Minimum Wage: Do the Math


by Chris Shugart

Last month, President Obama decreed by executive order to raise the minimum wage for federal contractors. This week he continues to campaign for support of a Congressional bill that would raise the minimum wage nationwide. As the debate rages on, we are at least reminded of the math illiteracy we face in our schools and society. It also serves as evidence that the minimum wage proponents don’t really care about the math anyway—just as long as they can take credit for handing out more money to low wage earners.

The arguments offered by proponents are more political posturing than economic reality. To hear liberals tell it, it’s a policy so full of economic benefits that only a heartless miser could possibly object. Really, the argument pretty much ends there. In their liberal world, the employer‘s part in all of this is immaterial. Never mind that any wage increase must come from those paying the salaries. It’s a factor that’s just not part of their half-baked equation.

Increasing the minimum wage sounds like a good idea, as far as the argument goes. But that’s mostly if you’re on the receiving end of this government mandated generosity. Wages would increase for millions of workers bringing them above current poverty levels and thereby raising the national income. On the face of it, it sounds like a good deal.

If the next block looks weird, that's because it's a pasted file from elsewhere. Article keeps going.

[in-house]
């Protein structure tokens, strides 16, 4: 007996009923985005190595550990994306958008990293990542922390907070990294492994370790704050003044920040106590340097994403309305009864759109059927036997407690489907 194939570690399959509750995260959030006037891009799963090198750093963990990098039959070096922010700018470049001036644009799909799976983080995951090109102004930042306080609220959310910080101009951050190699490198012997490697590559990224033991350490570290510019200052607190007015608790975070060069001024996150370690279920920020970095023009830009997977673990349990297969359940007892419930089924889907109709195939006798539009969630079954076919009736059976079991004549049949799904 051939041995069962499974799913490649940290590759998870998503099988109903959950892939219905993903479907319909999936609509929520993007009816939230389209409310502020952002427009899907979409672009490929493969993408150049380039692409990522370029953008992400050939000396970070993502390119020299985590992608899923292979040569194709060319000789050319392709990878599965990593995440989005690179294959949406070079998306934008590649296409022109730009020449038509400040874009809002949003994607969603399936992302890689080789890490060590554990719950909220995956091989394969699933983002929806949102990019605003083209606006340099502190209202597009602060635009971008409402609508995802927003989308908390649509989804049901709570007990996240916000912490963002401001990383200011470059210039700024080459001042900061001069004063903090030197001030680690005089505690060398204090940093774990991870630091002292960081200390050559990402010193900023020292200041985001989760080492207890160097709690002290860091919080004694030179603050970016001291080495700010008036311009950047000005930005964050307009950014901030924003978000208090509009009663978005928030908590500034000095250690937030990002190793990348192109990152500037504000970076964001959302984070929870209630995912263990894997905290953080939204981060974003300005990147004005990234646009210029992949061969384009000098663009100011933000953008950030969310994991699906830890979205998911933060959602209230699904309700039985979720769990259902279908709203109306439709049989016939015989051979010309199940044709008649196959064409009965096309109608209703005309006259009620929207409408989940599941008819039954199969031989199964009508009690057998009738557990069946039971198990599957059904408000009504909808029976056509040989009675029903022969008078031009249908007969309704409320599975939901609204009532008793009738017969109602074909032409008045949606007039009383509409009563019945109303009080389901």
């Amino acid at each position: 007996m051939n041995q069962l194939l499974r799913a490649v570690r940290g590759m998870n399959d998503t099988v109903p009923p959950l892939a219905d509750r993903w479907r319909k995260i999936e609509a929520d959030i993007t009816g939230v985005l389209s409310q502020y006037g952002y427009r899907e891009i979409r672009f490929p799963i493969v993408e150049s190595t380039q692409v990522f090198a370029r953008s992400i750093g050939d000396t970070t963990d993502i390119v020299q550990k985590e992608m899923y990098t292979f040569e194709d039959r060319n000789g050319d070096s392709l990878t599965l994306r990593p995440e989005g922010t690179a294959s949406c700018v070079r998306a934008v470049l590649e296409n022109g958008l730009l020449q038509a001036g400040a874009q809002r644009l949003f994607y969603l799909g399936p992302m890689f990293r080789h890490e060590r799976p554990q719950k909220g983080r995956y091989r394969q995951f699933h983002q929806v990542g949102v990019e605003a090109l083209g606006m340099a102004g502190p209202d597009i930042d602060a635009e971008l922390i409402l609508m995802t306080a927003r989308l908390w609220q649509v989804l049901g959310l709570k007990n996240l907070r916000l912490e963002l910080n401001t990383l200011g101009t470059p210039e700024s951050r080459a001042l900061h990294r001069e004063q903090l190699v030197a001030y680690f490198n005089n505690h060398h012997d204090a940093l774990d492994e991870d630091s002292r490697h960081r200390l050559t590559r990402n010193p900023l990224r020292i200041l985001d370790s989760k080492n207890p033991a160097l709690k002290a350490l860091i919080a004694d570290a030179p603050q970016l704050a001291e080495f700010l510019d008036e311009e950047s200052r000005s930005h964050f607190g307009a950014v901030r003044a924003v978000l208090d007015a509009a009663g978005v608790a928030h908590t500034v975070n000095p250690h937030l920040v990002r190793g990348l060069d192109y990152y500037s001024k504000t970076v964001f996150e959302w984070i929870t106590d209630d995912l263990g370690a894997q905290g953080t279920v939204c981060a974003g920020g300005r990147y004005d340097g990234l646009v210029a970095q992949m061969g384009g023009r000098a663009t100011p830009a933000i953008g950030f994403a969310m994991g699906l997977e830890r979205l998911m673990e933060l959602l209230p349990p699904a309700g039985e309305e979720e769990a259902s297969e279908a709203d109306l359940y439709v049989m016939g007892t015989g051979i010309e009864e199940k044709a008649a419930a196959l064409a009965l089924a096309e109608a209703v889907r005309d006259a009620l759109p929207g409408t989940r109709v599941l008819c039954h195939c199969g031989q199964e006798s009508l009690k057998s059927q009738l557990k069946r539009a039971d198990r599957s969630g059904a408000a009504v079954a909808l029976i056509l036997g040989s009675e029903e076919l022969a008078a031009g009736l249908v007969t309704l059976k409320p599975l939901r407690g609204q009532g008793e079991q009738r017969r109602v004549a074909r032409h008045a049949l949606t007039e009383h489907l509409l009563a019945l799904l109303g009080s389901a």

However, this scenario ignores some important factors. First, the money has to come from somewhere, and that “somewhere” are the employers who are struggling to maintain their bottom line. How are they supposed to adjust their ledgers to meet the burden of a sudden and arbitrary increase in their cost of doing business? Liberals prefer not to deal in those kinds of trivial details.

And consider this other detail: Employees who were producing $10.10 an hour worth of work now find themselves earning the same amount as their new minimum wage co-workers. Has the value of their work suddenly become equivalent? Of course not. But it presents no problem for Congressional Democrats who can afford to live outside the economic reality in which the rest of us must reside.

According to the progressive think tank Economic Policy Institute, they expect 21.3 million employees would eventually get a raise as a consequence of the new minimum wage. In effect it would be a pay increase domino effect that minimum wage supporters would welcome. Raises for everybody!

All rhetoric aside, the minimum wage issue is merely another variation of the same old song loved by socialists everywhere—wealth redistribution. As an economic formula, the method is pretty simple: 1) Find out who has money. 2) Figure out a way to take it. 3) Convince voters that it will cost them nothing. And like most frauds, you’ll find that it’s a deal that’s too good to be true.